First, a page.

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Old November 9, 2007, 12:17 PM   #26
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Very interesting!!!

Your explanation makes a lot of sense and probably solves something that has vexed me for over 20 years. You are correct in that Speer #14 list a max load of 13.7 gr of Blue Dot for a 240 gr jacketed bullet.

Back then I was using my .44 Mag Dragoon for deer hunting (muleys) and I really liked using a JSWC for that. I built some great loads using that bullet using 4227 and 2400 and experienced no problems whatsoever.

Maybe I will buy a pound of Blue Dot and try it in my .357 using Speer #14.

Thanks for the enlightening post!


BTW, I still use Speer #10 but only as a guide for low pressure target loads I can not find anywhere else, e.g. loads for BBLWC and even roundballs.
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Old November 9, 2007, 07:23 PM   #27
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I use Hodgdon TiteGroup - its a good powder in .44 mag
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Old November 9, 2007, 07:59 PM   #28
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i have lots of data for blue dot in .357 if anyone wants it is offline  
Old November 10, 2007, 12:59 AM   #29
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no giant fireball out the muzzle
But I LIKE big fireballs out of the muzzle.
Some people think I'm paranoid because I have guns. If I have guns, what do I have to be paranoid about?
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Old November 10, 2007, 01:21 AM   #30
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Yeah. He calls himself "Scorch", but doesn't like fireballs??????

Seriously, though, the Speer Manual does have some hot stuff. It is a good reason for the old rule to check at least 3 sources and start with the lowest starting load listed among the three and work up from there.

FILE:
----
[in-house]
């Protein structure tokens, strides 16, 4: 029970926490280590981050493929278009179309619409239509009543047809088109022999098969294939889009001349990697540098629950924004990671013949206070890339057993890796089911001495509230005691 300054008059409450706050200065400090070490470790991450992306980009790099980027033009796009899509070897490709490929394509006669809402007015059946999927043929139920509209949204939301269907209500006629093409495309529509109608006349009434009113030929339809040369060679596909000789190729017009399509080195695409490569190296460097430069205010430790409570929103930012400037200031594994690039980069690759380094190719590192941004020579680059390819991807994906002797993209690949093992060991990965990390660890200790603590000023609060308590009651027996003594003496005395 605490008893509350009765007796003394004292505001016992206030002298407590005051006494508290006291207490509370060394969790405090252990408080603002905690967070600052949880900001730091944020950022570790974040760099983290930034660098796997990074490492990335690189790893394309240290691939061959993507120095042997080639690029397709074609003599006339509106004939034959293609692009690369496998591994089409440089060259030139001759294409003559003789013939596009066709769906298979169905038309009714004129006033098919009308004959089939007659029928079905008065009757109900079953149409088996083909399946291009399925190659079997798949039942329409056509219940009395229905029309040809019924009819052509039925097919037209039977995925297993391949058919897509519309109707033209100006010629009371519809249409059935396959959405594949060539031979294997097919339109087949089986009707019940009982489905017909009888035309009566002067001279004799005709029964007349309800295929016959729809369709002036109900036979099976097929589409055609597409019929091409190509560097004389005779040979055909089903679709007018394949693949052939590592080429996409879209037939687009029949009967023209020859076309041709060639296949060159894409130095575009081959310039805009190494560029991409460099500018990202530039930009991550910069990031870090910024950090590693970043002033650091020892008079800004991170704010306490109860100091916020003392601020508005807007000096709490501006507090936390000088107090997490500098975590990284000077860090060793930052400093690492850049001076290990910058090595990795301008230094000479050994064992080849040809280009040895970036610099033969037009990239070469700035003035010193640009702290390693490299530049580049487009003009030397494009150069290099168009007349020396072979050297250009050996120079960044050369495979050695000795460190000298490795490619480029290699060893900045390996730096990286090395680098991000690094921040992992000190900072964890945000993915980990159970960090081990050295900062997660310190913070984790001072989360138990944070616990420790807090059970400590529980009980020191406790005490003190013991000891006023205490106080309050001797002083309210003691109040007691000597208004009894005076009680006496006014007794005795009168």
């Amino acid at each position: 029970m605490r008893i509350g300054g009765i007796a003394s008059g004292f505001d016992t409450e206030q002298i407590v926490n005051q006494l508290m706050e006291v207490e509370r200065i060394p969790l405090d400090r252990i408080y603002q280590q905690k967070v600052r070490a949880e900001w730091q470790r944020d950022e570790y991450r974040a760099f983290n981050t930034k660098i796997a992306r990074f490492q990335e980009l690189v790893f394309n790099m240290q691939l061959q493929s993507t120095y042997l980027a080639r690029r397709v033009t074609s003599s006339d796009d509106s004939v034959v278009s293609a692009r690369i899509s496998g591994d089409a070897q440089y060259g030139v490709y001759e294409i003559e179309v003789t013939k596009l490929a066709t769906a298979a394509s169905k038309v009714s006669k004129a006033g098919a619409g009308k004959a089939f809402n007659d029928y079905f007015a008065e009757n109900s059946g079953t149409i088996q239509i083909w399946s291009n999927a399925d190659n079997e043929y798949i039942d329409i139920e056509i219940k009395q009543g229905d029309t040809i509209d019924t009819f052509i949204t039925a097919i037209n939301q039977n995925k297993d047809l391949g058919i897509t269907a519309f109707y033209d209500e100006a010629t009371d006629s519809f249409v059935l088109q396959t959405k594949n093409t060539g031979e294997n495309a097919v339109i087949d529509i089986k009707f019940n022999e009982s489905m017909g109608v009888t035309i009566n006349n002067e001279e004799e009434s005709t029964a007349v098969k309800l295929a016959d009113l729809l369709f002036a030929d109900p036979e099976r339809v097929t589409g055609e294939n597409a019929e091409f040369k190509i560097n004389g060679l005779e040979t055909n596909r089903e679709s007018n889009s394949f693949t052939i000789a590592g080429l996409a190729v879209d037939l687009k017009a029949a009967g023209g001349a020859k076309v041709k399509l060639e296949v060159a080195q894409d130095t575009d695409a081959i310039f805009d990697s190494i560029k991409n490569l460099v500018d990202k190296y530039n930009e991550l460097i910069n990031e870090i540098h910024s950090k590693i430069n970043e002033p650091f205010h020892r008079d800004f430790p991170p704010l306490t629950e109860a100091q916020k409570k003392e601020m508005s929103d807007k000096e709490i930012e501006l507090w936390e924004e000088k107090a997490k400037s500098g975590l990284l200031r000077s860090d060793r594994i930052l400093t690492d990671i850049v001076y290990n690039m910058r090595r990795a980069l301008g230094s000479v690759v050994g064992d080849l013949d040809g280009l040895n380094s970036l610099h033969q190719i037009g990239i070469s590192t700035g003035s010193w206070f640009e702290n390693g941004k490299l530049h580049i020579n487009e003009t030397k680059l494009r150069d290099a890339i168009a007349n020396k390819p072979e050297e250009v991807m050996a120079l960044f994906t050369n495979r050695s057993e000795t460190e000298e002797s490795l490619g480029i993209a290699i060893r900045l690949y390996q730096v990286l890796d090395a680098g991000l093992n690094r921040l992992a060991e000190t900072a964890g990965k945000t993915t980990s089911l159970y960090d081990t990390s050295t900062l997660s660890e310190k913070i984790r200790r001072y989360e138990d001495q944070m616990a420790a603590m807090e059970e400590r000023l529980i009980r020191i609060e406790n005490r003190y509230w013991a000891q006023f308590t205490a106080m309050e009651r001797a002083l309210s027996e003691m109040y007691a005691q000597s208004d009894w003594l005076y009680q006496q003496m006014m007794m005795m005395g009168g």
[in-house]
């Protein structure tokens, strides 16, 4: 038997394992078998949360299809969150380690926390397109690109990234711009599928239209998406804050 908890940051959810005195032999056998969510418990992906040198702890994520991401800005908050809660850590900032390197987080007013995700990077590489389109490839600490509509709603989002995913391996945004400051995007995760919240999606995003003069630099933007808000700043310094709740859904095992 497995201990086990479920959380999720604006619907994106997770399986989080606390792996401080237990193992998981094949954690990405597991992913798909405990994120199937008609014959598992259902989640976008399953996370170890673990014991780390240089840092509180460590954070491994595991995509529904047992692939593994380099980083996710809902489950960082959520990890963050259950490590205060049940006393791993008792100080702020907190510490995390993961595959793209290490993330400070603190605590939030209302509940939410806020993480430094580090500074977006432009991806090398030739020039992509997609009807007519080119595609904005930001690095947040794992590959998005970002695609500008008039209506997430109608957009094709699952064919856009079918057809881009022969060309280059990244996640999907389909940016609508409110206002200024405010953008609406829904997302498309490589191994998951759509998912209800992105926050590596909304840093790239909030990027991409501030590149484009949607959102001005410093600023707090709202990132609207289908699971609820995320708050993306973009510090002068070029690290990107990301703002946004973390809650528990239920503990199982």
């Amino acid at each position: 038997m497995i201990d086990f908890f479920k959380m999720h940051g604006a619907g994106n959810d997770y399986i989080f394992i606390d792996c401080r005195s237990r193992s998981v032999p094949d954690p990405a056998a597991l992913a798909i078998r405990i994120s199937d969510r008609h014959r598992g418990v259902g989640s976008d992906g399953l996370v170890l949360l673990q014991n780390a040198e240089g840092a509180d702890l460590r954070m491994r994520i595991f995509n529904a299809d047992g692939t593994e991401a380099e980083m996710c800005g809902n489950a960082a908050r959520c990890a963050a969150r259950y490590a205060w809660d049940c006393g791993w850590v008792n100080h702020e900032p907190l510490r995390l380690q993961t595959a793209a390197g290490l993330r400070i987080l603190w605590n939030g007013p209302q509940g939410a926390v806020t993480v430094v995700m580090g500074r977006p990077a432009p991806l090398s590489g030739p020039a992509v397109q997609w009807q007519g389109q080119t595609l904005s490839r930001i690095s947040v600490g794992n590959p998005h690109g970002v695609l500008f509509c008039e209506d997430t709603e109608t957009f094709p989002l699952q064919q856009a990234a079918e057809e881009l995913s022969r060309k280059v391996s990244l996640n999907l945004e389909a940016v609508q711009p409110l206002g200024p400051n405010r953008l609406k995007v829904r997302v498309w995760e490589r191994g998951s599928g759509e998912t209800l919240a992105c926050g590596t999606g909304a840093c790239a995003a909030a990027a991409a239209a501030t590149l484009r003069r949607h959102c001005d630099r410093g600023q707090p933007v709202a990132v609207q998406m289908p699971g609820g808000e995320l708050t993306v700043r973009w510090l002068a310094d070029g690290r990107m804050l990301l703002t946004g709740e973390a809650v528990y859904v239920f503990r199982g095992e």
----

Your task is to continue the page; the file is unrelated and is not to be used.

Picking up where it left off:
H110 and 296 are the same powder, made by St. Marks. Hodgdon started marketing it first, and Winchester picked up on it. It has the problem that it is hard to ignite, so it only works well in full loads. Lighter loads can squib out when the bullet base jumps the barrel/cylinder gap of a revolver, leaving a bullet stuck in the barrel. The fact it is hard to light also makes it sensitive to its position in the case if you leave much empty room there.

The big plus side is high velocity for the least chamber pressure. Full-house load performance with 10-20% less pressure than many other powders need to get there. Running powders in QuickLOAD for the 240 grain Speer JHP, H110/296 always gets the top velocity for a given chamber peak pressure anywhere in the range of 25KPSI to 36KPSI. The other powders change rank, but 296 remains top dog in all the calculations in that range. Blue Dot comes within spitting distance at the higher pressures, but Accurate's Solo 4100 always beats it slightly, and burns rather cleaner and lights more consistently, IIRC.
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